For the past five months or so, Robert and I have sort of worked out a system about how we handle night time awakenings on the part of the girls. They've typically been fairly good sleepers, but on any given night, the chances are good that one of them will wake up at least once, usually for a diaper change or needing a parent to retrieve a stuffed donkey who has inexplicably escaped the confines of the crib. It's easy to recognize this particular nighttime emergency by the plaintive cries of "uh-oh" that you can hear in addition to the impassioned weeping. Anyway, the system, as it stands right now is fairly simple. I do the vast majority of getting up with the girls between our bedtime and morning, as I have been blessed with the gift of being able to fall right back asleep when I wake up at night. Robert, however, once he's been asleep for a couple of hours is usually up for several more following each night wakening, except of course for that first four months when every parent is able to fall asleep at anytime, including while running to escape attacking wolves or during peaceful, quiet times, like driving in Atlanta traffic at rush hour, when he was able for the first time the beauty of falling asleep on demand. Although there is the added factor that I'm not the one who has to be up for work the next morning and I have an outside chance of getting a nap if I need one. Apparently, they frown on napping at Robert's new job. Around 5:30, though, when the slightest sound wakes Rob up he goes on duty and gets up with the girls and feeds them their breakfast while I sleep in until he has to jump in the shower a little before 8:00. We live a mile and a half from the university, so when he leaves the house at 8:25, I reach him by phone in his office by 8:30, for which I'm profoundly grateful , as it allows me to sleep longer. I'm really glad, too, that Rob and the girls get to have special time together. One of the things that's been the most challenging about our move has been that, for the first time since L. and E. were born, Rob is away for full work days five days a week. I know it's different and special that he had the opportunity to be such a hands on parent for their early days; for the past two years, from the time he began his exams and entered candidacy, he was able to work from home a few hours a day almost everyday*. So for the babies, it's been an adjustment- his being gone so much. Every morning around 10:30 someone, usually L., will say "DaDa?" Suddenly, they both seem to realize, "Hey, it's been two hours since we saw DaDa. I wonder what he's up to?" So after a few minutes "DaDa-ing," they take matter into their own hands and go to find him. First, they go to our bedroom door and yell "Not, Not DaDa!," which means "knock, knock" and E. and L. strongly feel must be said as you're knocking on door or any other hard surface. When Robert doesn't answer, they run through the kitchen to the laundry room door (the office is on the other side of the laundry room) and knock and call for Robert there. When they get no response, they return to the living room sadly and someone, again, usually L., shrugs her shoulders sadly and says "DaDa bye-bye." When they hear the garage door opening as he arrives home, they like to go to the laundry room door and knock while shouting for DaDa until he opens it and greets them.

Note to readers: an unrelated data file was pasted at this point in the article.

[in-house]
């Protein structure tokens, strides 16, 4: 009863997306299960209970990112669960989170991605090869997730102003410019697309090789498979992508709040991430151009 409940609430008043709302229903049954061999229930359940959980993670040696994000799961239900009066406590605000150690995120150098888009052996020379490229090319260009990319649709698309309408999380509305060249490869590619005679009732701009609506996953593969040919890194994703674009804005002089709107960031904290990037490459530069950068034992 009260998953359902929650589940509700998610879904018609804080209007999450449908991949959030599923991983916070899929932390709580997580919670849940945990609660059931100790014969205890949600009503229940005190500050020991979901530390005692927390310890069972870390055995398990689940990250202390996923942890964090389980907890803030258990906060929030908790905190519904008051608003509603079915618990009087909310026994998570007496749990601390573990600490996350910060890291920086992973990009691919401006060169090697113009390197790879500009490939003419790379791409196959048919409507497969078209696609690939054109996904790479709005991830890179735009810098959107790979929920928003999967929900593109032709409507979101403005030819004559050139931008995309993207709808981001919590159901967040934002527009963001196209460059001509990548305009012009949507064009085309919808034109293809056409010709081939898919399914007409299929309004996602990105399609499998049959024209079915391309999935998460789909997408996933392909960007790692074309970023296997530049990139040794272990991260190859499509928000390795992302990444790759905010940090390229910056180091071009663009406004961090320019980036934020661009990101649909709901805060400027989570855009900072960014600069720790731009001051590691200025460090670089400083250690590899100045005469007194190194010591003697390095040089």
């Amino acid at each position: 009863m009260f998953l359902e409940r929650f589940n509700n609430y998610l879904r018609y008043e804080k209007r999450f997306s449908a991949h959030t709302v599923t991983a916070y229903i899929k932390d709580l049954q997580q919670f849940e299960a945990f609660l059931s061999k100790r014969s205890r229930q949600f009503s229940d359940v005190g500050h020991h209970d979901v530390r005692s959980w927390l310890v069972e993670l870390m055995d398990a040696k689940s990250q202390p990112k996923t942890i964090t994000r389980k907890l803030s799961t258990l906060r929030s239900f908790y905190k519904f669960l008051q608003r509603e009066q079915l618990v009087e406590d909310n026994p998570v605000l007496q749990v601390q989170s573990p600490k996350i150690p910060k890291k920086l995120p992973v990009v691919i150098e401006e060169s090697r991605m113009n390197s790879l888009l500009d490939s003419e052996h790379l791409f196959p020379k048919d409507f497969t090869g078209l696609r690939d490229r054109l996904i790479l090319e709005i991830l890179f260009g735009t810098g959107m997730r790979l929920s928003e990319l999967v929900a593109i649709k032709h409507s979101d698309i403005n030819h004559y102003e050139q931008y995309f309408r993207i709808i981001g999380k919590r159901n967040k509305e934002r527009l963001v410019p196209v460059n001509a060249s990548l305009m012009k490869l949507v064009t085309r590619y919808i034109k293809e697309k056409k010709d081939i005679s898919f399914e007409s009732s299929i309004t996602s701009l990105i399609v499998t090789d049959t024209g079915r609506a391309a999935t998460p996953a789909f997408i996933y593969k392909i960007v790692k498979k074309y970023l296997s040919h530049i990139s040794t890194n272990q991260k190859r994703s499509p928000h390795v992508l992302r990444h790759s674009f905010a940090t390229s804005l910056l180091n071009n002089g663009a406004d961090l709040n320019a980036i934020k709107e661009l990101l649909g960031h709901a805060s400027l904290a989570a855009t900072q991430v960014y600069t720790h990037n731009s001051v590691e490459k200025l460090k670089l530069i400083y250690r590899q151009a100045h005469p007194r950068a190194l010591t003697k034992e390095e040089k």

(Here is E. first thing in the morning, obviously under the care of the parent who is not as paranoid about babies who climb on boxes to try and pry open the fridge falling and getting a concussion.)
(Here's a picture of L., who saw me trying on my polka dot shoes to see if they went well with my outfit before my first mom's group meeting. They did not, but L. was excited about them and tried to wear them around the house for much of the day. I didn't have the heart to tell her that two bold prints on one outfit can be a little overwhelming.)